Legend 1: John Gray, an unemployed gardener, joined the police force as a night watchman and was assigned a dog named Bobby (the British nickname for a policeman) to cover an area of old Edinburgh that included Upper Cowgate, the Grassmarket, Greyfriars Kirkyard, Candlemaker Row, the grounds of Heriot’s Hospital and the Cattle Market. When Gray died in 1858, Bobby followed his master into Greyfriars Kirkyard and was found lying on the grave by the curator the next morning. As dogs were not allowed inside the churchyard he was regularly chased out but continued to return. The curator, James Brown, took pity on the little animal and gave him some food. He also gave him sackcloth to lie on and local residents created a shelter for him to stay warm. He kept vigil at the grave of his master for 14 years until he died. He was then buried just inside the gate of Greyfriars Kirkyard, not far from John Gray’s grave. (Another story relates that special permission was given to open the grave of John Gray to allow his faithful companion to be interred with him.)
Version 2: Bobby, a nuisance stray that frequented Heriot’s hospital, was chased out by the gardener and took refuge in Greyfriars Kirkyard. James Brown, the curator, became fond of him and began to feed him which encouraged the little dog to frequent the churchyard on a regular basis. Visitors to the churchyard who saw Bobby believed he was a devoted dog refusing to leave his master’s grave and encouraged the curator to tell the story of Greyfriars Bobby.
It is also believed that the original Bobby died in 1867. His story had become known nationwide, and to encourage visitation to the graveyard, he was replaced with a younger dog. The Curator continued to relate the story of Bobby in Traill’s Restaurant.
Nevertheless, the gravestone has become a shrine and fetch sticks, toys and flowers are frequently left there.
On 15 November 1873 a drinking fountain with a life size statue of a dog was unveiled near Greyfriars Kirkyard at the corner of Candlemaker Row and George IV bridge in Edinburgh. The red granite fountain offered drinking water to humans using stone drinking cups attached by chains until 1975. Dogs drank from an octagonal trough at ground level.
A plaque on the base reads A tribute / to the affectionate fidelity of / Greyfriars Bobby. / In 1858, this faithful dog followed / the remains of his master to Greyfriars Churchyard and lingered near the spot / until his death in 1872. / With permission / erected by the / Baroness Burdett-Coutts.
Inscribed on the statue is: Greyfriars Bobby, from the life just before his death and W.H. Brodie Sc RSA 1872.
The bronze statue of a terrier was sculpted by William Brodie, and donated by Baroness Burdett-Coutts, the President of the Ladies Committee of the RSPCA.
The backdrop to the monument is Greyfriar Bobby’s Bar, previously known as Traill’s Restaurant. A plaque on the wall states: Greyfriars / “Bobby” / was fed here / from / 1858 to 1872.
The monument was listed a Category A historic building on 29 April 1977 and is Edinburgh’s smallest listed building.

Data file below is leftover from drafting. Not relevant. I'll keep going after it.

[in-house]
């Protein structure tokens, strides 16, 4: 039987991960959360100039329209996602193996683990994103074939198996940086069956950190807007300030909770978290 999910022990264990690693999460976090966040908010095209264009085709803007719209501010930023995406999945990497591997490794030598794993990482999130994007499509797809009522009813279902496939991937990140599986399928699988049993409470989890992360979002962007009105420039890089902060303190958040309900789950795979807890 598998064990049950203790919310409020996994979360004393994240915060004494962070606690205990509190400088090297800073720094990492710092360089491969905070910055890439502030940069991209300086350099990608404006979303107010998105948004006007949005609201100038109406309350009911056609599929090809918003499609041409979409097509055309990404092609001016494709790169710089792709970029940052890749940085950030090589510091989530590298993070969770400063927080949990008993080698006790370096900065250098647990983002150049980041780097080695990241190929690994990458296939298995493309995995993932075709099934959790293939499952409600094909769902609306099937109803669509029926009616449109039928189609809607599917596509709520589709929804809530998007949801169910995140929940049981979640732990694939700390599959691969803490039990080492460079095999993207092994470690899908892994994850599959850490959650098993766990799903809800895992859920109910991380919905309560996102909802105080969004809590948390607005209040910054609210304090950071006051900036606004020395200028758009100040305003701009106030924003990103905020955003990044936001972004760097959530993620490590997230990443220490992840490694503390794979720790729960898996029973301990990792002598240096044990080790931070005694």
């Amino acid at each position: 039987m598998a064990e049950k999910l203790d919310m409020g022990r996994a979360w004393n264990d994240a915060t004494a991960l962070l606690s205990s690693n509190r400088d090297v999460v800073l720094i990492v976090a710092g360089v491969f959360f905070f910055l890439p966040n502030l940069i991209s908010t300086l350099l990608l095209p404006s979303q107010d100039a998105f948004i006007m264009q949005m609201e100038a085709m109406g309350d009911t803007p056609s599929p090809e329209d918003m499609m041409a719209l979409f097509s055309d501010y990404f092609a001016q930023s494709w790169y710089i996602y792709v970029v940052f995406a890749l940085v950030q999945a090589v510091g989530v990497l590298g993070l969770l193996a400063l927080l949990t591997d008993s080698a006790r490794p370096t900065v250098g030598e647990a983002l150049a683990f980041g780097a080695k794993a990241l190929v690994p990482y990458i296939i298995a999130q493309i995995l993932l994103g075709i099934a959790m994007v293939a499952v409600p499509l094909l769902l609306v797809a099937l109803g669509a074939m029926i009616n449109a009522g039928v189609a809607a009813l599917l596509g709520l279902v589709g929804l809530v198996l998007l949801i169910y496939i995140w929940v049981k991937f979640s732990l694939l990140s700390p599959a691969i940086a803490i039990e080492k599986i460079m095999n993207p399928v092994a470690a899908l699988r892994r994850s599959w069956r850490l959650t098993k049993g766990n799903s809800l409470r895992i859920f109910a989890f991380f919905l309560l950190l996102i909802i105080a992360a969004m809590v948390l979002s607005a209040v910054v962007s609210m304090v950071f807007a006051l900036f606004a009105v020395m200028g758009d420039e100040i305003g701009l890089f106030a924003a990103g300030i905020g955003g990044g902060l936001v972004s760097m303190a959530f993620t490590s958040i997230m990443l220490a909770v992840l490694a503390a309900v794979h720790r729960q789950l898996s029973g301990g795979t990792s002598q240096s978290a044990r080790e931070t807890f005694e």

When the fountain was first erected a gas street light stood behind the statue, and during the conversion to electricity of the city’s lights, the lamp was removed. It has now been duplicated using historic photographs and salvaged lamp columns with the assistance of a grant from Edinburgh World Heritage.
The fountain suffered damage due to vandalism and a car accident in 1984 which required repair. It was restored the following year. However, a recent custom of rubbing Bobby’s nose for luck removed the black finish and exposed the underlying brass. On 1st October 2013, Powderhall Bronze, a sculpture conservation and restoration specialist, was hired to clean, wax and re-patinate Bobby’s nose.
Crowns on gravestones represent the glory of life after death, or the triumph over death.
Them also which sleep in Jesus will God bring with him
Take comfort Christians When your friend in Jesus Fell asleep, their better being never ends Why then dejected weep
If we believe that Jesus died and rose again, Even so them also which sleep in Jesus will God bring with him
The voice of the ones we loved are still My hope is in Christ
The crown is present in many configurations: a depiction of angels offering a crown to those on Earth, or one of the more common depictions is a cross inside a crown. The cross is symbolic of Christian faith representing Christ’s suffering and represents the eternal reward of life everlasting. When the cross and crown symbols are together they represent the reward of eternal life after death for those who believe in the crucified Savior. “Be thou faithful unto death and I will give thee the Crown of Life.” (Rev. 2:10)
They broke in Jesus and are blessed Now calm their slumbers are From suffering and from soon released And freed from every snare.
Until the day breakand the shadows flee away
Until the day dawn and shadows flee away
Waiting until he comes
Early crowns were made out of plants and derived their meaning from those herbs. As men fashioned crowns out of more enduring substances like gold, they added little spikes to call to mind the power and authority of the sun.